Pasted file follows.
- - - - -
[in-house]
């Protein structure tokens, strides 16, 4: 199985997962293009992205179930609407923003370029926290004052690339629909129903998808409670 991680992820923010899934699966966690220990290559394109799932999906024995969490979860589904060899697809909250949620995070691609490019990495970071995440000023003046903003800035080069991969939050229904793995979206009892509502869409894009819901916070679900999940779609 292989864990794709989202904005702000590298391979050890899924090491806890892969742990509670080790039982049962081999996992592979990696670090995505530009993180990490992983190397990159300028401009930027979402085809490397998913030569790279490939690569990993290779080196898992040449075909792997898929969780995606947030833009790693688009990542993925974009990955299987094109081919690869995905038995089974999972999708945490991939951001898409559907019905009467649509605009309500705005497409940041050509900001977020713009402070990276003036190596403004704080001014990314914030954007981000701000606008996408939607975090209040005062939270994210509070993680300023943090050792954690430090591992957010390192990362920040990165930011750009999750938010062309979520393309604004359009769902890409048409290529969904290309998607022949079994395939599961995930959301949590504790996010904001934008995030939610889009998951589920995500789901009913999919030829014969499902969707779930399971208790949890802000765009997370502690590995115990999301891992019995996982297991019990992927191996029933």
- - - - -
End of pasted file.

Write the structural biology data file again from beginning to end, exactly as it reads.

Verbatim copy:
[in-house]
């Protein structure tokens, strides 16, 4: 199985997962293009992205179930609407923003370029926290004052690339629909129903998808409670 991680992820923010899934699966966690220990290559394109799932999906024995969490979860589904060899697809909250949620995070691609490019990495970071995440000023003046903003800035080069991969939050229904793995979206009892509502869409894009819901916070679900999940779609 292989864990794709989202904005702000590298391979050890899924090491806890892969742990509670080790039982049962081999996992592979990696670090995505530009993180990490992983190397990159300028401009930027979402085809490397998913030569790279490939690569990993290779080196898992040449075909792997898929969780995606947030833009790693688009990542993925974009990955299987094109081919690869995905038995089974999972999708945490991939951001898409559907019905009467649509605009309500705005497409940041050509900001977020713009402070990276003036190596403004704080001014990314914030954007981000701000606008996408939607975090209040005062939270994210509070993680300023943090050792954690430090591992957010390192990362920040990165930011750009999750938010062309979520393309604004359009769902890409048409290529969904290309998607022949079994395939599961995930959301949590504790996010904001934008995030939610889009998951589920995500789901009913999919030829014969499902969707779930399971208790949890802000765009997370502690590995115990999301891992019995996982297991019990992927191996029933």